Saving faith is represented under a variety of metaphors, some of which we will now consider:

1. Faith is committing the soul to Christ.

Paul speaks thus in #2Ti 1:12: “For I know whom I have believed (margin, trusted), and am persuaded that he is able to keep that which I have committed unto him against that day.” Paul had deposited his soul with Christ for eternal safekeeping with the assurance that it would be safely kept.

2. Faith is coming to Christ.

Christ says, “Him that cometh to me I will in no wise cast out” (#Joh 6:37). And again, “Come unto me, all ye that labour and are heavy laden, and I will give you rest” (#Mt 11:28).

3. Faith is receiving Christ.

Of Christ it is written: “He came unto his own, and his own received him not. But as many as received him, to them gave he power to become the sons of God, even to them that believed on his name” (#Joh 1:11,12). Faith is the empty hand receiving Christ as the one mighty to save. Faith has nothing to give as the price of salvation. Faith says, “Nothing in my hands I bring, Simply to Thy cross I cling.”

4. Faith is feeding on Christ.

In the great discourse on the bread of life our Lord uses the words believing, coming, and eating interchangeably. See #Joh 6:32-58. Believing on Christ is the same as coming to Him, and both are the same as eating His flesh and drinking His blood. How absurd it is to take the words about eating His flesh and drinking His blood in the gross and carnal sense! These are figures of speech to represent the soul as appropriating the benefits of Christ’s death. Christ was offered for sin once, and nobody has His material body and blood, nor can it be manufactured by anybody. We feed upon His body and blood spiritually by faith and not with carnal mouths. There is nothing which can be put into our fleshly bodies or applied to them outwardly that will effect our salvation.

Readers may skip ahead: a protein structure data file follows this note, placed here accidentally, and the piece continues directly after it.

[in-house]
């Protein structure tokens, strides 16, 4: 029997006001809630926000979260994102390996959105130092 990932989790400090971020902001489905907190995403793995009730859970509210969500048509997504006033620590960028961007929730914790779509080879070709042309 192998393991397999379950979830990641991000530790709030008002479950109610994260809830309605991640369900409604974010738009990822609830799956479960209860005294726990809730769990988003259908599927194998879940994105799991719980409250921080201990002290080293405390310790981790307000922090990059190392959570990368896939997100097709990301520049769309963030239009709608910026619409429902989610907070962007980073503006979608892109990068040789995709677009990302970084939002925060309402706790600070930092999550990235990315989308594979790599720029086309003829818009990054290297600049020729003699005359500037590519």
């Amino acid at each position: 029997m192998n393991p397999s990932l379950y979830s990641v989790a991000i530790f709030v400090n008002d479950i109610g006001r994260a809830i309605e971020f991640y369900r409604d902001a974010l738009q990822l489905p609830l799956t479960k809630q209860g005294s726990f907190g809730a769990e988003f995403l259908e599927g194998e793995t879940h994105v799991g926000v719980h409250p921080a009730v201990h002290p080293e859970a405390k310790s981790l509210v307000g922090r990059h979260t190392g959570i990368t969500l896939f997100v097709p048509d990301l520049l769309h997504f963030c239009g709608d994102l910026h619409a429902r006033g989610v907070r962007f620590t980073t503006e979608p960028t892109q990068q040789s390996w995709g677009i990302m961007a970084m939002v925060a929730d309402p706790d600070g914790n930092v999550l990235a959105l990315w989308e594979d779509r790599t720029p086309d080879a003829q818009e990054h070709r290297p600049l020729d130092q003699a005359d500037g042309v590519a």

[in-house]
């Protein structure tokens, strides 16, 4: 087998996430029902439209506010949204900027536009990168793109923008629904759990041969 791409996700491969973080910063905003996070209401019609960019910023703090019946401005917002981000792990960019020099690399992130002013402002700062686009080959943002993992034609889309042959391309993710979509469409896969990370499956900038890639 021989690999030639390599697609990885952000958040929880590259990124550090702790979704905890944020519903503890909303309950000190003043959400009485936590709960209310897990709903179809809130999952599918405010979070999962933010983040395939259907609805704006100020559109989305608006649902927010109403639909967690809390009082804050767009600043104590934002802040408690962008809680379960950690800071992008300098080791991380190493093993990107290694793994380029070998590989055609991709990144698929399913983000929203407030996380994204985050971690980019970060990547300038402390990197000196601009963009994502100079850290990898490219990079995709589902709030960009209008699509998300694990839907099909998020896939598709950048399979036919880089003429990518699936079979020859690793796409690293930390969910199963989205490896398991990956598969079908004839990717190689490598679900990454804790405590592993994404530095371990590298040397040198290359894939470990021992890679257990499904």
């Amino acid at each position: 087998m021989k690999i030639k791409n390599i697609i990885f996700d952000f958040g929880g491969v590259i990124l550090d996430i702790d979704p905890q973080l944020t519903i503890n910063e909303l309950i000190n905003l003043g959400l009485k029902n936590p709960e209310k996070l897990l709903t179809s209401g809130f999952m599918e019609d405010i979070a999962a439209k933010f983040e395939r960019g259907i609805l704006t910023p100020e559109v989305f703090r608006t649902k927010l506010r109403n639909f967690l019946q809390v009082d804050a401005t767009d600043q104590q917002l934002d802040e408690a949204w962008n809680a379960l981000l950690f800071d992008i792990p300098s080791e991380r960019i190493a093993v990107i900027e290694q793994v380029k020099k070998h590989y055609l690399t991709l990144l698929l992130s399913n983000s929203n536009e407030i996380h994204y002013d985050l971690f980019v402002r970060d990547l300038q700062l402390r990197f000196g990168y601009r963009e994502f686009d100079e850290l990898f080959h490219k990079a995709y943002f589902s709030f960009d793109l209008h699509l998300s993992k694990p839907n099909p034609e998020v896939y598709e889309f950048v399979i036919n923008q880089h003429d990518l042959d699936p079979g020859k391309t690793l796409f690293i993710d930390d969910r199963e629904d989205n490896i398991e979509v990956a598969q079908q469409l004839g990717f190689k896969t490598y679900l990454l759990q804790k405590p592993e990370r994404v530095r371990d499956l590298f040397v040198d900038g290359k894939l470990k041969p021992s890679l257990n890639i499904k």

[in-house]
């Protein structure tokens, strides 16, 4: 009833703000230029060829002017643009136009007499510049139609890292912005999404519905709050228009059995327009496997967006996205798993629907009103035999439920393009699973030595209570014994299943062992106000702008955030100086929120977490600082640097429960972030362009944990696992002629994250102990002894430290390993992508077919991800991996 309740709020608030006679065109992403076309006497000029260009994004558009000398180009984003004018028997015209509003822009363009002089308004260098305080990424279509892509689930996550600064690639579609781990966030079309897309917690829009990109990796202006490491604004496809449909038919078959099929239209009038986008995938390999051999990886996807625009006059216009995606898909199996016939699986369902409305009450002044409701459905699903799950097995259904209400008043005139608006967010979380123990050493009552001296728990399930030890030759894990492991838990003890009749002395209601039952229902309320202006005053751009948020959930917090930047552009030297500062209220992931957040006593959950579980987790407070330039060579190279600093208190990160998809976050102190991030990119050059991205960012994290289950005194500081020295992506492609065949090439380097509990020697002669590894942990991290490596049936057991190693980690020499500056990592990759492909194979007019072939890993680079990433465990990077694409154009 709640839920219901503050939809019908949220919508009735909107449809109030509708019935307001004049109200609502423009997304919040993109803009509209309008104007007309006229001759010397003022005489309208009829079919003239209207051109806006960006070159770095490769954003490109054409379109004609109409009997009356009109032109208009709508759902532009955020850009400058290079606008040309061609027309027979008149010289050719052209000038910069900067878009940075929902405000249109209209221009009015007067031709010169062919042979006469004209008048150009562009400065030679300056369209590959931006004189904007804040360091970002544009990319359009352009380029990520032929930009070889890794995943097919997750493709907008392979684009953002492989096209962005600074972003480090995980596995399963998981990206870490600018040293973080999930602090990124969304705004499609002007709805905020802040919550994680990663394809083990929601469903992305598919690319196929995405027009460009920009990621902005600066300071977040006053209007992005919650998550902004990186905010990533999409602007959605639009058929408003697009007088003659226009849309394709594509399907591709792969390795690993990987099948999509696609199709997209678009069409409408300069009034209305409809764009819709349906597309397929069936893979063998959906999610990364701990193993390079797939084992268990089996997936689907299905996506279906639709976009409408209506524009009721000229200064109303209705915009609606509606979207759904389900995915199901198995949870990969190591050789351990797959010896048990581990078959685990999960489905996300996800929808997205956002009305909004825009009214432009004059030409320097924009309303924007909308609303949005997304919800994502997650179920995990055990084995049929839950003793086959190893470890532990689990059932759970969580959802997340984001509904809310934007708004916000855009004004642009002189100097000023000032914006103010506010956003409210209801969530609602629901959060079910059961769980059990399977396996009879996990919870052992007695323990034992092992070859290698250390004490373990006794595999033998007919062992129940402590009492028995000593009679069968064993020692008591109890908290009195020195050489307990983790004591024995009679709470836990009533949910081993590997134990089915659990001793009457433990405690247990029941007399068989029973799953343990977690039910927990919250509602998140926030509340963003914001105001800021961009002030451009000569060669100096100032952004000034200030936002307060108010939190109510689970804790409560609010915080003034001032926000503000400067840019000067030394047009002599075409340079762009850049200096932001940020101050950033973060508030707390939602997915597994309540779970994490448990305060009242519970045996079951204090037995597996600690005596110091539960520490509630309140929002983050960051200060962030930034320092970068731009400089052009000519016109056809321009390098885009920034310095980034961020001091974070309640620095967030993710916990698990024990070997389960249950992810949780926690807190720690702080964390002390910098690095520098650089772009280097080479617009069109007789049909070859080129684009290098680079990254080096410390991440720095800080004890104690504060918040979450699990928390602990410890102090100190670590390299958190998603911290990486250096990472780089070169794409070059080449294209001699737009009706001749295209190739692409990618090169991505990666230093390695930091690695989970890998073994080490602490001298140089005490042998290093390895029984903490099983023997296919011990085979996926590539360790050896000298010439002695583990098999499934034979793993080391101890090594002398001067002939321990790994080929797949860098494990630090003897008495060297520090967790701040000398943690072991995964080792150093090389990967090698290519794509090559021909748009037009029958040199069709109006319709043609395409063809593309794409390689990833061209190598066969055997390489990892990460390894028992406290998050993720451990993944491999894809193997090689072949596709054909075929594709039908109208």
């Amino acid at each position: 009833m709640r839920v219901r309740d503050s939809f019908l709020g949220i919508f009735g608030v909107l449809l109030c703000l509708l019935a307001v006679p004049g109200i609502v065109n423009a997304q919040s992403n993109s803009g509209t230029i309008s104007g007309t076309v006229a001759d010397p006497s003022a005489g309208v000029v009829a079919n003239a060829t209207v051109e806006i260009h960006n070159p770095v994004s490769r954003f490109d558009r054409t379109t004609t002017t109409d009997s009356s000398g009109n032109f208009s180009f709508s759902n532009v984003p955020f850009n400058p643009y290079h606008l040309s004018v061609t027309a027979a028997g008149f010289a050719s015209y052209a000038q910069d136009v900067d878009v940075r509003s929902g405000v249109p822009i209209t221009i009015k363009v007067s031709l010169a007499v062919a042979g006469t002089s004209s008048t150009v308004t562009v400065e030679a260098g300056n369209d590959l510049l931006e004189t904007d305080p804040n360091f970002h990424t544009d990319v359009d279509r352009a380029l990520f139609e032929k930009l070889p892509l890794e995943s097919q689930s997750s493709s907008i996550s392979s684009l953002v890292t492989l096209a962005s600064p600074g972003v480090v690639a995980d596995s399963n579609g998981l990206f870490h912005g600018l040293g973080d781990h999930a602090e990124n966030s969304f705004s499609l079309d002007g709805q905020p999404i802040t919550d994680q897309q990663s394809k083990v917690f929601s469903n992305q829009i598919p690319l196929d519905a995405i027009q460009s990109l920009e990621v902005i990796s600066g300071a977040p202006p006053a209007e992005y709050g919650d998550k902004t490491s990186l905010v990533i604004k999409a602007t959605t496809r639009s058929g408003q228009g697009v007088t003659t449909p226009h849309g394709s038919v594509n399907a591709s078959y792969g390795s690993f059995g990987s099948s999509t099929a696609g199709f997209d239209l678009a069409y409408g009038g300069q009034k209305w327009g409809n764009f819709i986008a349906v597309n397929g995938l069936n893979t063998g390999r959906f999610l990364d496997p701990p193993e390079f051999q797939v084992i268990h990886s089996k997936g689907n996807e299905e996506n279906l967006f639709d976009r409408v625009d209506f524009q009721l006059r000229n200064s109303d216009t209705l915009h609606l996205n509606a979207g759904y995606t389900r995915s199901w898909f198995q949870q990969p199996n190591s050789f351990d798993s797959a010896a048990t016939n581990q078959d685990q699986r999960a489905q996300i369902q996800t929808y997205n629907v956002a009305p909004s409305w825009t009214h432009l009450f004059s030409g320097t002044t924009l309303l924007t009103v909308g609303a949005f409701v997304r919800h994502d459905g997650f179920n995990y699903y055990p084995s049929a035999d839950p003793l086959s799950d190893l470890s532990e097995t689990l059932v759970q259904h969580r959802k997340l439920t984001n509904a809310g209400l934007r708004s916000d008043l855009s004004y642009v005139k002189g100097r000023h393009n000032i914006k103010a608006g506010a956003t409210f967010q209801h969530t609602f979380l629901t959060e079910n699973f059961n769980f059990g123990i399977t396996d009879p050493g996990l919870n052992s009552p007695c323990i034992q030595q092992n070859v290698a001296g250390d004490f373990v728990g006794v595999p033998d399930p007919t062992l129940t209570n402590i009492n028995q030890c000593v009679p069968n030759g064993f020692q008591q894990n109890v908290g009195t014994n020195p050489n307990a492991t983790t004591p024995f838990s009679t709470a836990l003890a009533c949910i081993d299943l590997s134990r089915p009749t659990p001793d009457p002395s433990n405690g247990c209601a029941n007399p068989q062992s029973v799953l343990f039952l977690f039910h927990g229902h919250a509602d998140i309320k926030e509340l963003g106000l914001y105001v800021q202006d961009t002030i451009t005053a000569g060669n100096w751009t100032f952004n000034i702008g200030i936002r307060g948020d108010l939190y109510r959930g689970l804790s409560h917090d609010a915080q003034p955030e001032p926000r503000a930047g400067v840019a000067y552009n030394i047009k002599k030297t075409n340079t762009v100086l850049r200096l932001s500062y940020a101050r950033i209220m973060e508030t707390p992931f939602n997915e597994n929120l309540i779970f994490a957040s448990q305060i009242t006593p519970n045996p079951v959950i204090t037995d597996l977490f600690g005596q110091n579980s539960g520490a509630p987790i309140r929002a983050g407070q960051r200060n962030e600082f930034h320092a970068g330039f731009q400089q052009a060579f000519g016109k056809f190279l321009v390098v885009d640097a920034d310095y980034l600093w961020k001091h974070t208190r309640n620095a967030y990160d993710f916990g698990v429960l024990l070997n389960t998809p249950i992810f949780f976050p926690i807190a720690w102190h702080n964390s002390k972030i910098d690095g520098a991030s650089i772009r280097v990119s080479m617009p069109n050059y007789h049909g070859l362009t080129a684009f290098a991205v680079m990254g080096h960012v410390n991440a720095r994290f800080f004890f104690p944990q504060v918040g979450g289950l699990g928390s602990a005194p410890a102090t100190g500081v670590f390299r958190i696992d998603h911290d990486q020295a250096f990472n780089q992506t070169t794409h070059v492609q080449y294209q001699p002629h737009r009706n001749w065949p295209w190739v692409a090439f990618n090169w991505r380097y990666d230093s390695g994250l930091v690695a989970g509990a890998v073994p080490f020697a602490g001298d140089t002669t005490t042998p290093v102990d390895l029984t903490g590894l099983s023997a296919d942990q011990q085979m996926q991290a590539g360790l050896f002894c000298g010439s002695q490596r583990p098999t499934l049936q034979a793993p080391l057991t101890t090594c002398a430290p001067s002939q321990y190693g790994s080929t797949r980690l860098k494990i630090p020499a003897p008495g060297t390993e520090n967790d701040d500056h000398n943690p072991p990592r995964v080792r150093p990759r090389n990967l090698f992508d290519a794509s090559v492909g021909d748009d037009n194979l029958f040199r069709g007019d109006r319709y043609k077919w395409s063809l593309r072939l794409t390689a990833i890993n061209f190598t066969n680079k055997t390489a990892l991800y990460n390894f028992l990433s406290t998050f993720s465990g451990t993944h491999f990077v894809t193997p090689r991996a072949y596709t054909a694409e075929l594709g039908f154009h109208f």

5. Faith is fleeing to Christ.

Under the Old Testament economy there were cities of refuge to which the manslayer might flee for safety. “And among the cities which ye shall give unto the Levites there shall be six cities for refuge, which ye shall appoint for the manslayer, that he may flee thither: and to them ye shall add forty and two cities. So all the cities which ye shall give to the Levites shall be forty and eight cities: them shall ye give with their suburbs. And the cities which ye shall give shall be of the possession of the children of Israel: from them that have many ye shall give many; but from them that have few ye shall give few: every one shall give of his cities unto the Levites according to his inheritance which he inheriteth. And the LORD spake unto Moses, saying, Speak unto the children of Israel, and say unto them, When ye be come over Jordan into the land of Canaan; Then ye shall appoint you cities to be cities of refuge for you; that the slayer may flee thither, which killeth any person at unawares. And they shall be unto you cities for refuge from the avenger; that the manslayer die not, until he stand before the congregation in judgment” (#Nu 35:6-12). And so Christ is the sinner’s refuge from the danger of sin. We have two immutable things: God’s word and His oath so that “we might have a strong consolation, who have fled for refuge to lay hold upon the hope set before us” (#Heb 6:18).

6. Faith is looking unto Christ.

“Look unto me, and be ye saved, all the ends of the earth; for I am God, and there is none else” (#Isa 45:22). “Looking unto Jesus the author and finisher of our faith” (#Heb 12:2). Truly, there is life for a look at the crucified One.

7. Faith is calling upon Christ.

“For there is no difference between the Jew and the Greek: for the same Lord over all is rich unto all that call upon him. For whosoever shall call upon the name of the Lord shall be saved” (#Ro 10:12,13). Those who will not call upon Christ in this day of salvation will call upon the mountains to fall on them and hide them from His face in the day of His wrath. But none who call now by faith shall call in vain, for Christ is a willing and able Saviour.

ILLUSTRATION